If the hemodynamics are favorable, TCPC allows for the aggressive use of pulmonary vasodilator therapy to help with vascular remodeling. The vasodilator therapy also helps to preserve right ventricular function by decreasing right ventricular afterload. Unfortunately, a small percentage of preterm infants who usually have a PVR/SVR ratio >0.5 will have a less than 20% drop in PAP and a small decrease in cardiac output with test occlusion. These infants are more likely to clinically decompensate after TCPC as their PAH does not regress, and they are at risk for progressive right ventricular failure [13]. Therefore, there should be a low threshold to refrain from closing the PDA if the hemodynamic response to test occlusion is borderline, i.e., the PAP falls less than 20% or the systolic blood pressure falls, suggesting that the PDA was needed to augment cardiac output. Selecting infants with reversible PAH is important, since they are the ones who more often benefit from PDA closure. For borderline cases (higher PVR), the use of vasodilator therapy for a couple of weeks prior to PDA closure is thought to have favorable outcomes [8]. In select infants with a high baseline PVR and bidirectional PDA shunting, if 100% oxygen and iNO vasodilate the pulmonary vasculature adequately, leading to pure, left-to-right shunting, increased Qp:Qs ratio, and a drop in PVR, PDA closure may be beneficial to help introduce pulmonary vasodilator therapy. However, the baseline bidirectional shunting may be concerning for potential right ventricular failure with complete closure of the PDA. In these circumstances, based on our previous animal experiment [14], we have preferred to fenestrate the device by cutting out the Gore-Tex membrane off two cells of the device as shown in Figure 2A,B. This provides a pop-off and may prevent right ventricular failure whilst providing partial PDA closure in order for pulmonary vasodilators to be used for vascular remodeling.

    Figure 2. (A) Echocardiogram showing the fenestrated MVP-5Q device with the residual “pop-off” shunt, (B) fenestrated microvascular plug (MVP-5Q).

    Our institutional experience [15][16] with TCPC and hemodynamic testing in ELBW infants (<1000 g at birth, and less than 27-weeks of gestational age) with an hsPDA has showed a difference in hemodynamics based on the time of the procedure from birth. Those who had TCPC at less than 4 weeks of age had a higher Qp:Qs (median 2.5:1) suggestive of a significant shunt, and a lower PVR (1.6 WU·m2) in comparison to that of those that had TCPC after 8-weeks of age (median Qp:Qs of 1.8:1, and median PVRi of 3.3 WU·m2). Infants with PAH were referred later for TCPC (median procedure age of 84 vs. 32 days). Infants with PAH, though older than those without PAH at the time of TCPC, took longer to extubate after PDA closure. In addition, earlier closure, as expected, allowed for better growth velocity. The mean weight gain between 4 and 8 weeks of age was 25 g/day for the early closure group in comparison to 16 g/day for the group who had TCPC after 8 weeks of age [16]. There is also a misconception that it is technically easier to close the PDA via the transcatheter route in an older infant, which may often be the reason for delayed referral for TCPC. In our experience, pre-procedural risk factors for PDA closure are relatively worse baseline respiratory status and PAH, both of which are seen in ELBW infants referred for TCPC at a later age. There may be benefit in closing hsPDAs earlier, before the development of elevated PVR in ELBW infants. Although our experience continues to be limited by long-term outcomes and controlled trials, there are vital short-term benefits worth considering as mentioned above. One must also be mindful that PAH in preterm infants is multifactorial and that an hsPDA is a contributing factor.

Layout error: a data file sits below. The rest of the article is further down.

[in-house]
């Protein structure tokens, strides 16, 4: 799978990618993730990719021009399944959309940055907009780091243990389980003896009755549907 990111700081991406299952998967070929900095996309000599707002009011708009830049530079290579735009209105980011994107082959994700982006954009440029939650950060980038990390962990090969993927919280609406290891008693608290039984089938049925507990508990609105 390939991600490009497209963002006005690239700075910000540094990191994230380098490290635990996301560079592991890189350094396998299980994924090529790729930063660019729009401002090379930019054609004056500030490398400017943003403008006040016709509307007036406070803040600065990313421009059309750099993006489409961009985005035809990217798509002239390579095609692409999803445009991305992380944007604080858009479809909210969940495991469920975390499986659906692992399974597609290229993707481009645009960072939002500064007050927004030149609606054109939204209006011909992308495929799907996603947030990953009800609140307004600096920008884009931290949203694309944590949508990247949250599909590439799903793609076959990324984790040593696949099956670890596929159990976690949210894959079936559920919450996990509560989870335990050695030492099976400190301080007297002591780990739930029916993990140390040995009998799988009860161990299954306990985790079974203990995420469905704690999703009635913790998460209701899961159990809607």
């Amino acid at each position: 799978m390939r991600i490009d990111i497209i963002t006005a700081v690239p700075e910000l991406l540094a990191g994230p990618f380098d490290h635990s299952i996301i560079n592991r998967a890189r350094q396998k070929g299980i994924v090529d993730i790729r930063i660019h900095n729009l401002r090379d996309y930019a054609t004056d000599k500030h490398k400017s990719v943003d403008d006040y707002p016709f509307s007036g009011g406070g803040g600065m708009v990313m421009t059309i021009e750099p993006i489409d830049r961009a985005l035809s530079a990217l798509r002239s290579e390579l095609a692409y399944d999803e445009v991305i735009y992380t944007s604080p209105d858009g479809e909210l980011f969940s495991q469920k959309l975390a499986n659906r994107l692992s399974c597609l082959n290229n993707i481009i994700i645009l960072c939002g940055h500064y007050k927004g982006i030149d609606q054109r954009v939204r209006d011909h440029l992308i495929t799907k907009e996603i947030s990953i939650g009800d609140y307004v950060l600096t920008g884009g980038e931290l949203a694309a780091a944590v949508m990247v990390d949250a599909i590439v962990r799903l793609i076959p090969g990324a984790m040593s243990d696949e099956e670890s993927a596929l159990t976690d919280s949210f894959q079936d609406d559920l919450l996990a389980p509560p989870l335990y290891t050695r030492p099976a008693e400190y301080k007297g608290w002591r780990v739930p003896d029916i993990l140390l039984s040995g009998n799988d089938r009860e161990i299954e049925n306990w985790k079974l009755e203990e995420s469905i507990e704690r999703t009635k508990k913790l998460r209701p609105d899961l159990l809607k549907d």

3. Conclusions

    Persistence of a large hsPDA in ELBW infants could accelerate the development of PAH. Pulmonary vascular changes, even when reversible, may take time to normalize. Early closure within the first 4 weeks of life preceding the development of significantly elevated PVR, may be considered helpful. In select preterm infants with at-least moderate PAH, cardiac catheterization is a good armament to the clinician when the data are equivocal and provides a therapeutic option for patient selection for safe ductal closure. By eliminating the large shunt, aggressive pulmonary vasodilator therapy for PAH can be initiated. A small subset of patients with severe PAH and borderline hemodynamics may not benefit from PDA closure and may eventually develop right heart failure from progressive pulmonary vascular disease. Identifying this small percentage of patients by meticulous vasodilator testing, test occlusion, and partial closure of the PDA is a promising new strategy that is only possible during cardiac catheterization.

    The entry is from 10.3390/children7090139